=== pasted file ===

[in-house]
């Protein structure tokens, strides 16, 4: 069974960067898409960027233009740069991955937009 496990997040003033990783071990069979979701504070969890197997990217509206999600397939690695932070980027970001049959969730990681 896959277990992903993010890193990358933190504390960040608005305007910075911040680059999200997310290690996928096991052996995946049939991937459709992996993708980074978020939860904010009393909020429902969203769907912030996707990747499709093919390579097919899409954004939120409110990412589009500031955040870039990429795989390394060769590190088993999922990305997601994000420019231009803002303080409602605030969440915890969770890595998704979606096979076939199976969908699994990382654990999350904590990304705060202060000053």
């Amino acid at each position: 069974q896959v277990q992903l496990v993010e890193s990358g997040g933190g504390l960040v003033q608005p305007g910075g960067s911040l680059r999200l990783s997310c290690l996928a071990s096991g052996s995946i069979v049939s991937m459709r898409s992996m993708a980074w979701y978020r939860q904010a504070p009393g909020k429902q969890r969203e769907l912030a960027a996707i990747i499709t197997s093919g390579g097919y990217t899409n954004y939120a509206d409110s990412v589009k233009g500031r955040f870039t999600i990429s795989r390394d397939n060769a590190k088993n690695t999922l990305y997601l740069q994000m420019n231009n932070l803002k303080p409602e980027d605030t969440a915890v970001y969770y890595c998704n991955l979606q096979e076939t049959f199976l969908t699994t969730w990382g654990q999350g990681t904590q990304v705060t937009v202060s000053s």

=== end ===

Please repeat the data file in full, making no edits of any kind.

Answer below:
[in-house]
């Protein structure tokens, strides 16, 4: 069974960067898409960027233009740069991955937009 496990997040003033990783071990069979979701504070969890197997990217509206999600397939690695932070980027970001049959969730990681 896959277990992903993010890193990358933190504390960040608005305007910075911040680059999200997310290690996928096991052996995946049939991937459709992996993708980074978020939860904010009393909020429902969203769907912030996707990747499709093919390579097919899409954004939120409110990412589009500031955040870039990429795989390394060769590190088993999922990305997601994000420019231009803002303080409602605030969440915890969770890595998704979606096979076939199976969908699994990382654990999350904590990304705060202060000053």
């Amino acid at each position: 069974q896959v277990q992903l496990v993010e890193s990358g997040g933190g504390l960040v003033q608005p305007g910075g960067s911040l680059r999200l990783s997310c290690l996928a071990s096991g052996s995946i069979v049939s991937m459709r898409s992996m993708a980074w979701y978020r939860q904010a504070p009393g909020k429902q969890r969203e769907l912030a960027a996707i990747i499709t197997s093919g390579g097919y990217t899409n954004y939120a509206d409110s990412v589009k233009g500031r955040f870039t999600i990429s795989r390394d397939n060769a590190k088993n690695t999922l990305y997601l740069q994000m420019n231009n932070l803002k303080p409602e980027d605030t969440a915890v970001y969770y890595c998704n991955l979606q096979e076939t049959f199976l969908t699994t969730w990382g654990q999350g990681t904590q990304v705060t937009v202060s000053s």